December 18, 2017

Helping PR pros make smarter decisions

Josh Hallett Shares Photography Tips

Josh Hallett Shares Photography Tips

joshhallett.jpgRecently, [Josh Hallett](http://www.hyku.com) of [Voce Communications](http://www.vocecommunications.com/) spent a few minutes to talk to me about tips for communicators who may be interested in getting started with or improving their digital photography. It follows the [article](http://mediabullseye.com/mb/2008/01/is-a-picture-worth-a-thousand.html) he wrote for *Media Bullseye* last week where he explained the value of photographs to social media communications.
([Click here to listen to the 21 minute interview.](http://mediabullseye.com/mb/mp3/mb-hallett-2008-01-18.mp3))
“Stability of the camera” is one of the biggest things that photographers should consider, he says. Whether you have a high-end D-SLR or a typical point-and-shoot, put it on table, balance it on a post, or use a small tripod and you will see better results.
In event photography, light quality can be a serious issue. Taking pictures of speakers, in particular, often end up blurry because the camera stays open too long to get enough light to take a picture. That’s a weakness particularly of point-and-shoots and something that you should consider when trying to take quality photographs.
Josh actually started with a point-and-shoot (a Nikon Coolpix) and he doesn’t frown on them at all. In fact, he has a great tip for folks who use them: Google for settings for that camera for the situations you have trouble with. For instance, if you want low-light advice, search for “Nikon Coolpix AND low light.”
As you move up from point-and-shoot, D-SLR (digital single lens reflex) offers more options. The biggest downside, according to Hallett, is that the so-called “kit lens” that comes with the camera typically isn’t very good. Instead, Josh recommends a 50 mm “prime” lens (prime is what you call a lens that doesn’t zoom in and out to different distances). Both Canon and Nikon make affordable 50 mm lenses at f1.4 or f1.8 that enable quality shooting in low-light situations (as well as well-lit rooms, of course).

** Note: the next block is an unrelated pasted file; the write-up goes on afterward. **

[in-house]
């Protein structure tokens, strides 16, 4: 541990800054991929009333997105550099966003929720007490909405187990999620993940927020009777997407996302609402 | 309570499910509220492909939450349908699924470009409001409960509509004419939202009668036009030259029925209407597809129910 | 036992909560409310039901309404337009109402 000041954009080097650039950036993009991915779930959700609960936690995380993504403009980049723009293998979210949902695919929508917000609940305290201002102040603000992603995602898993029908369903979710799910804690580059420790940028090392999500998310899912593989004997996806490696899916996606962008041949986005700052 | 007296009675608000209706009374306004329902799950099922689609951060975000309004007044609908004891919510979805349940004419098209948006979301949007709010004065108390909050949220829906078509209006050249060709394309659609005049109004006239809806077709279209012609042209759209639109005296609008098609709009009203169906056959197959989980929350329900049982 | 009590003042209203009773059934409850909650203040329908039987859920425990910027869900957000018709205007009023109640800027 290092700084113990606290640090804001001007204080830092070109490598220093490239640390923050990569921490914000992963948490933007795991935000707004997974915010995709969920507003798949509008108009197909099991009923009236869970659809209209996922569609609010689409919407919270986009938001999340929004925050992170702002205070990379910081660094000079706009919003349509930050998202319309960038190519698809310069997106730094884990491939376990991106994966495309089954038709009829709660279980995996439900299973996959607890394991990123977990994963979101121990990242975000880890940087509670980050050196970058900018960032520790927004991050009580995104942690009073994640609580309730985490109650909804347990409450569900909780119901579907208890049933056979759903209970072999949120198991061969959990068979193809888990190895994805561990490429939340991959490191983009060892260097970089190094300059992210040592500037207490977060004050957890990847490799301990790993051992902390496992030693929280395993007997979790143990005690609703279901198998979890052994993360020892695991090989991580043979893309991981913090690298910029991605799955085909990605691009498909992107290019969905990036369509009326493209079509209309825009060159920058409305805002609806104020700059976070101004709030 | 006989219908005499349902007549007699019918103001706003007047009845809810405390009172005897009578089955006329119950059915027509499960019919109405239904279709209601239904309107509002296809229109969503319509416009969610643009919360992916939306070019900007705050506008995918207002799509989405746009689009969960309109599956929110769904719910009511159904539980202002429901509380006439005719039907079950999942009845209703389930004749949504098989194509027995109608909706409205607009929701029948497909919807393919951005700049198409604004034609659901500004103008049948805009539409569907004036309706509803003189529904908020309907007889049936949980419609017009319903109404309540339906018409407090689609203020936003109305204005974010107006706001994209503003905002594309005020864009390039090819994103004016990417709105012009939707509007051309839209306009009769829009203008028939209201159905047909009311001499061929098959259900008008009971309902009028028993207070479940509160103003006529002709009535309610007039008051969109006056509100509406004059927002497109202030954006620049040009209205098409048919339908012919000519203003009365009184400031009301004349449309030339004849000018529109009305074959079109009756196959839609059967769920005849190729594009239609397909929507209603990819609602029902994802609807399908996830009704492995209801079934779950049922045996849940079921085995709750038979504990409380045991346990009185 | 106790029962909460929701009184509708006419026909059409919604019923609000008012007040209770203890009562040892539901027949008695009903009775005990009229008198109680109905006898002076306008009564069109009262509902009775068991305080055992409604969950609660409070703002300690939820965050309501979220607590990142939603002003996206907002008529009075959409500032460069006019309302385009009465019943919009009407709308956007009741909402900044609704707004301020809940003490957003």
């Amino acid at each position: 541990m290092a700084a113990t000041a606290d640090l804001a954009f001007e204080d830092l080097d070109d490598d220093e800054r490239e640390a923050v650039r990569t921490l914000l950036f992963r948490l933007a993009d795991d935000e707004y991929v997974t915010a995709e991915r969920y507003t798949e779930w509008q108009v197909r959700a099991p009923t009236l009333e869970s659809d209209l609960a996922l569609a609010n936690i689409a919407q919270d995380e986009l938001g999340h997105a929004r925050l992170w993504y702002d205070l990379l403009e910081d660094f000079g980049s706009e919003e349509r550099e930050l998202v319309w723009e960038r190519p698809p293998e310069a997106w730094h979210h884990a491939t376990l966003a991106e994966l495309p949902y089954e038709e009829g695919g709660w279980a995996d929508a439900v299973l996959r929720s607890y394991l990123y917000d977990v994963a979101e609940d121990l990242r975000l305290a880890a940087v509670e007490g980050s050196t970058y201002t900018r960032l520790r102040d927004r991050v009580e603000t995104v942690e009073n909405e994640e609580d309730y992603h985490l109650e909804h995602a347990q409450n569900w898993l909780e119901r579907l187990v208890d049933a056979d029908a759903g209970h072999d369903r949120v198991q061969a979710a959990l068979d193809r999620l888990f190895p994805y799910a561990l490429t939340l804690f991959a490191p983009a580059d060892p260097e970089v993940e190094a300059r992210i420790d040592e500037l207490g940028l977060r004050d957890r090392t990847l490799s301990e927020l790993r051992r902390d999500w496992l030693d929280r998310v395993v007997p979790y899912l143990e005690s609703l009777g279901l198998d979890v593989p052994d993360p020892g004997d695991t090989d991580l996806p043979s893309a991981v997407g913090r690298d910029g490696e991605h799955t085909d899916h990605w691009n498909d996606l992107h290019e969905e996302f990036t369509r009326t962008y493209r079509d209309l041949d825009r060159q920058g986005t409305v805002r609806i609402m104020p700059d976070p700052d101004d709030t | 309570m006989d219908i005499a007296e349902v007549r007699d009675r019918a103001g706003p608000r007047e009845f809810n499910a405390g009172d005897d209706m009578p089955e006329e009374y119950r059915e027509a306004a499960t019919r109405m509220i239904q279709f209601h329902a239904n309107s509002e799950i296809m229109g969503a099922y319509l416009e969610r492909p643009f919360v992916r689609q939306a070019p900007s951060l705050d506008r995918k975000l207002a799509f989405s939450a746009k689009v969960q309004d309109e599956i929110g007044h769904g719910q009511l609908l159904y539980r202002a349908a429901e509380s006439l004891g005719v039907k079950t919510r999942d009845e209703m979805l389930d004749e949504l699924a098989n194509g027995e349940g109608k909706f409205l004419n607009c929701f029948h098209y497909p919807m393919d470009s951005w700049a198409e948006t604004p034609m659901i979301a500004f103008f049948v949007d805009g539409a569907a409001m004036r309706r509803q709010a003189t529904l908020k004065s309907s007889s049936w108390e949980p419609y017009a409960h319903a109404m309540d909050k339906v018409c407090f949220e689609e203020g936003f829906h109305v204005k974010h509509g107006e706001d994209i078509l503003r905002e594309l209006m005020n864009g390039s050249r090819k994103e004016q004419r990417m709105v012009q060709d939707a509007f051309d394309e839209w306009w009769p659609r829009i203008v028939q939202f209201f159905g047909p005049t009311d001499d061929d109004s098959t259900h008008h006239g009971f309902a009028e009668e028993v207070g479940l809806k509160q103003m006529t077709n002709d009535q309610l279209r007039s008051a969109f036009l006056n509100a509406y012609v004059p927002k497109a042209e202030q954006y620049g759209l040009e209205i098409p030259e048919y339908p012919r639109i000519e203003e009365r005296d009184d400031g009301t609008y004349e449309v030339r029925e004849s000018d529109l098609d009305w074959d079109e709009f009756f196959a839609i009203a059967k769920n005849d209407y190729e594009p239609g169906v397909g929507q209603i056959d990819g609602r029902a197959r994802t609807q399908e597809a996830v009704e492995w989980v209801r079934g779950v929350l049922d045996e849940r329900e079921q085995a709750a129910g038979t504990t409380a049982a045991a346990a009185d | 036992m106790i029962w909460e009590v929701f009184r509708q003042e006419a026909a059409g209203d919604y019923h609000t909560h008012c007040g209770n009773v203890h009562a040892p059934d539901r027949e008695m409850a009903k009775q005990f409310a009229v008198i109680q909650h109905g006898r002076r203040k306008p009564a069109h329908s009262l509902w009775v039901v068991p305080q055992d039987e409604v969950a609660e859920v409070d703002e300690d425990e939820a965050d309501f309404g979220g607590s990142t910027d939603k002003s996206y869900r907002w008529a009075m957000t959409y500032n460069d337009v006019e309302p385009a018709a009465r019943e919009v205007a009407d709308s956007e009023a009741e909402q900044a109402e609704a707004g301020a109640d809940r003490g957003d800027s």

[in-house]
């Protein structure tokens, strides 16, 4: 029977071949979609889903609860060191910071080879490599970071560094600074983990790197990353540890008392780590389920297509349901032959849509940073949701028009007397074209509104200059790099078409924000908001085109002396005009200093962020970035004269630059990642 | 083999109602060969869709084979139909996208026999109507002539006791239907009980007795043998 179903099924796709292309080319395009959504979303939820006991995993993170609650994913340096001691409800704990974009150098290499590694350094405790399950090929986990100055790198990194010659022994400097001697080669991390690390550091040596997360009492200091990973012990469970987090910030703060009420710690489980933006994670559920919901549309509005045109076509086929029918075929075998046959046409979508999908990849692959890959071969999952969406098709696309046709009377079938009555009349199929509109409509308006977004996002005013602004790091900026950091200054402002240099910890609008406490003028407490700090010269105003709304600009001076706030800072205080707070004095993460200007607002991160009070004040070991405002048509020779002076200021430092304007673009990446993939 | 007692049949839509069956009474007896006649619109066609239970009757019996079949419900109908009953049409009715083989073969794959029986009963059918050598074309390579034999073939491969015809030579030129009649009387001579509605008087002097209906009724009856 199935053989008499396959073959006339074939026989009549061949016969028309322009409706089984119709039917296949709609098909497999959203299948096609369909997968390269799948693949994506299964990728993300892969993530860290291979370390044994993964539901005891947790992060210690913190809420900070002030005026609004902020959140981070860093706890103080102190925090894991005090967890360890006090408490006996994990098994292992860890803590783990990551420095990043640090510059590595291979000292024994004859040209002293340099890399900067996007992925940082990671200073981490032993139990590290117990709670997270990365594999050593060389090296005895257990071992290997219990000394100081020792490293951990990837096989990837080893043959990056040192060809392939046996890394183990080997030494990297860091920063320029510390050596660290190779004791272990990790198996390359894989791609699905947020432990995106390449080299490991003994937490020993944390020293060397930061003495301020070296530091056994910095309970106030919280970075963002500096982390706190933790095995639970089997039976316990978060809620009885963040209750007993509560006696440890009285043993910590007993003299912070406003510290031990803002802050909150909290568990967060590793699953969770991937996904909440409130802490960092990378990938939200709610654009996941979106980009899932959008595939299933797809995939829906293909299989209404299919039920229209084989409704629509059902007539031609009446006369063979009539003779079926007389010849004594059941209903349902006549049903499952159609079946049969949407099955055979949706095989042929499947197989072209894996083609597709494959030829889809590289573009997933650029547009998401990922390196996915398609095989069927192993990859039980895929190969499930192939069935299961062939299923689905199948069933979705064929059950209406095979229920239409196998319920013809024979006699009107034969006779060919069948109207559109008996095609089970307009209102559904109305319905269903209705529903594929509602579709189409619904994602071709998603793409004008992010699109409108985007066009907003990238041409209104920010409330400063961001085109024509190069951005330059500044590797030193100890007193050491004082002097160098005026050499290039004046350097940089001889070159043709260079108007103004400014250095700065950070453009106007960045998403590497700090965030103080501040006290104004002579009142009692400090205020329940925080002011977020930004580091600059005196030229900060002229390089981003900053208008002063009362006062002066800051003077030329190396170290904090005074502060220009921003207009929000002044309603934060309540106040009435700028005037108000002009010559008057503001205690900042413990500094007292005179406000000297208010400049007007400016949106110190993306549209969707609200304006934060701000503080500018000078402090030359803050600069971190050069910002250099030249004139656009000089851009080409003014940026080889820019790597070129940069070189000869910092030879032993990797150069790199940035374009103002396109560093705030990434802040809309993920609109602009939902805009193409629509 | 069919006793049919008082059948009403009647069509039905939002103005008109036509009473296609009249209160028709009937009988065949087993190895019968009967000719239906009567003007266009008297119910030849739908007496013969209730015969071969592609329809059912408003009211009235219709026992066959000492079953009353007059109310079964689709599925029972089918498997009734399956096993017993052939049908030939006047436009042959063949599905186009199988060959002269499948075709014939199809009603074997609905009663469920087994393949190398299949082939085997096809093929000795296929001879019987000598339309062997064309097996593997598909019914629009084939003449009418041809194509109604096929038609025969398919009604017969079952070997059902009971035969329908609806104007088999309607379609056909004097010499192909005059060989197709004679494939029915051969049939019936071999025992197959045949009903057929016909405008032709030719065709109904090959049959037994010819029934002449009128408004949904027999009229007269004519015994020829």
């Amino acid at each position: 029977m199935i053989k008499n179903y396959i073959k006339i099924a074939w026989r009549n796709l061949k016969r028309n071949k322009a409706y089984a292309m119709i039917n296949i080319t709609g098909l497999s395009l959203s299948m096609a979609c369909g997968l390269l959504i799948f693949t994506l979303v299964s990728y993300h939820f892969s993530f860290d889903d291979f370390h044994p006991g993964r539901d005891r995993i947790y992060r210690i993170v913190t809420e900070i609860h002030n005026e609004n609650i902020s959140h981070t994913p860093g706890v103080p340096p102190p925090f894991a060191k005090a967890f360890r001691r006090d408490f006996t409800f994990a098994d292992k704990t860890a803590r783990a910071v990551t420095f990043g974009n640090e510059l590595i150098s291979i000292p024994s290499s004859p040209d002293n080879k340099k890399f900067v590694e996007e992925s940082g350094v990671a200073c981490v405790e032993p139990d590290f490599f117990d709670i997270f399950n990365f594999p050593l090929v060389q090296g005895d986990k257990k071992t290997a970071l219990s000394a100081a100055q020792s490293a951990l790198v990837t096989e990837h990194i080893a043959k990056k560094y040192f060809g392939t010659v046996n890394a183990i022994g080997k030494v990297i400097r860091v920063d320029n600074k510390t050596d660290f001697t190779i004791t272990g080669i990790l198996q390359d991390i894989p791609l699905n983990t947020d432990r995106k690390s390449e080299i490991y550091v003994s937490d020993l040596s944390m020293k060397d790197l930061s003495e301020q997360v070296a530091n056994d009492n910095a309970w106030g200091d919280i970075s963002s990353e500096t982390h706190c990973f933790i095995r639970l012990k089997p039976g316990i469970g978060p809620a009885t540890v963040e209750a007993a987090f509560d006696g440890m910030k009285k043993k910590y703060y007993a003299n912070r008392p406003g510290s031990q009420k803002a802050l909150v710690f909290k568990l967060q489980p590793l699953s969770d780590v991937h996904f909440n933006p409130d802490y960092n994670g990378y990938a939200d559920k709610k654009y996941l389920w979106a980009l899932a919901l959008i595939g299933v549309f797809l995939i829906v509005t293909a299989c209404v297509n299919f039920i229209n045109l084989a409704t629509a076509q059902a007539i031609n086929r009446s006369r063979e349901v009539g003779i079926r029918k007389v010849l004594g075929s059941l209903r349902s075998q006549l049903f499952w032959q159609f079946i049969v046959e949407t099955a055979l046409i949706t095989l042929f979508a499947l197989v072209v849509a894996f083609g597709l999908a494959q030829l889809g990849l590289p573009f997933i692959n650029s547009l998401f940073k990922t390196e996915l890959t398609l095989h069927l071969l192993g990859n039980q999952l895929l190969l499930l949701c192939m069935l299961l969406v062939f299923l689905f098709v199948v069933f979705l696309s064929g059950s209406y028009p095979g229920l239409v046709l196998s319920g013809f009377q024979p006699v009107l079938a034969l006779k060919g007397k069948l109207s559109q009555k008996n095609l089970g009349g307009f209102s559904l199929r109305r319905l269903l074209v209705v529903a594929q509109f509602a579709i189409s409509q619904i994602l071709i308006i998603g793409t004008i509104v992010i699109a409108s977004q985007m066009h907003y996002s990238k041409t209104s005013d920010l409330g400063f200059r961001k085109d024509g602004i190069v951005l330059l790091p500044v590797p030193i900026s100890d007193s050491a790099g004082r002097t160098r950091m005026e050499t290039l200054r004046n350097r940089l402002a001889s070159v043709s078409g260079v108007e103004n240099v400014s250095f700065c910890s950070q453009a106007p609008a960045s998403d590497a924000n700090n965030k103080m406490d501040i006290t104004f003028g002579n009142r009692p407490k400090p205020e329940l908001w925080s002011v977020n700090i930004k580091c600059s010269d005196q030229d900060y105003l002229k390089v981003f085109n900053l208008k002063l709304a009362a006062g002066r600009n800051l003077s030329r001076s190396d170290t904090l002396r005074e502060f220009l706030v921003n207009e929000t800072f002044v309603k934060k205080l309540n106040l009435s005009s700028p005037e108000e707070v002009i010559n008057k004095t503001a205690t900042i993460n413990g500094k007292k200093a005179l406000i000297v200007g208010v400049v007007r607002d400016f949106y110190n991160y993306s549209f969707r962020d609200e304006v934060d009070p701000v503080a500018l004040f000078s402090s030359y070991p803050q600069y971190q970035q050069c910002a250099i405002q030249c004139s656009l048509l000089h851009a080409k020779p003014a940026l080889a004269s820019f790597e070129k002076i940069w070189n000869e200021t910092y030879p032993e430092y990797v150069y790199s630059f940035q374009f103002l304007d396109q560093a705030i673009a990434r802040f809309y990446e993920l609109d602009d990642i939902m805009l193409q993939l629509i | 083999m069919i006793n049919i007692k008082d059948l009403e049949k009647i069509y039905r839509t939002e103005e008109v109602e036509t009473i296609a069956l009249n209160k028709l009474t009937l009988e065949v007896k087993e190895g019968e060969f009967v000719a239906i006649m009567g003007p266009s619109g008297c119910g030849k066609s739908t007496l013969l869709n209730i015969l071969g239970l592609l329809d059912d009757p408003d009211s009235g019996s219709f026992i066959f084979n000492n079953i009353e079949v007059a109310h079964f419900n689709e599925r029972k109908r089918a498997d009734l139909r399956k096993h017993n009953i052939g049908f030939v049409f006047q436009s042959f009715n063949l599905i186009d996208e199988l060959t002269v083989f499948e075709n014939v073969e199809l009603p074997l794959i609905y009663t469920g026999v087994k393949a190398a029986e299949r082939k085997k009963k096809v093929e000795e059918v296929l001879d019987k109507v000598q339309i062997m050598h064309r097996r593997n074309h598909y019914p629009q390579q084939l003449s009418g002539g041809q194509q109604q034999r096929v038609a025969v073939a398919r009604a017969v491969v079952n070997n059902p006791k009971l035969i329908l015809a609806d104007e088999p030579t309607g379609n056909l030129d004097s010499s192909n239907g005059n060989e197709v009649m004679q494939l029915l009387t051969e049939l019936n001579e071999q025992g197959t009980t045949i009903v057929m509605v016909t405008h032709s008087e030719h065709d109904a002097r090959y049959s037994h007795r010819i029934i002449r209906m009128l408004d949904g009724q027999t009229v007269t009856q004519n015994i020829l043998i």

“I don’t use a flash for any of my shots,” Hallett says, because he does a lot of event photography and it can be very distracting at such venues (not to mention not all that helpful for distance shots. “If a person is 100 feet away and you use flash, it’s going to be useless.”
Josh spends some time talking about some of the lenses he uses personally, and he notes that he focuses primarily on lenses that are at least f2.8 (the lower the number, the better, especially for low-light situations). When it comes to prime vs. zoom, Josh is pretty happy with his 70-200mm zoom. Of course, other photographers extol the virtue of primes, but that can become more expensive.
The lenses are more important than the body, in Hallett’s view. The “glass” as photographers often refer to lenses, last longer than most bodies, so they are worth a greater investment. When it comes to Canon vs. Nikon, Josh says that both are fine. Everyone will develop a preference, but it seems to be related to what they first bought. Once you start buying lenses, you will probably stick with that brand.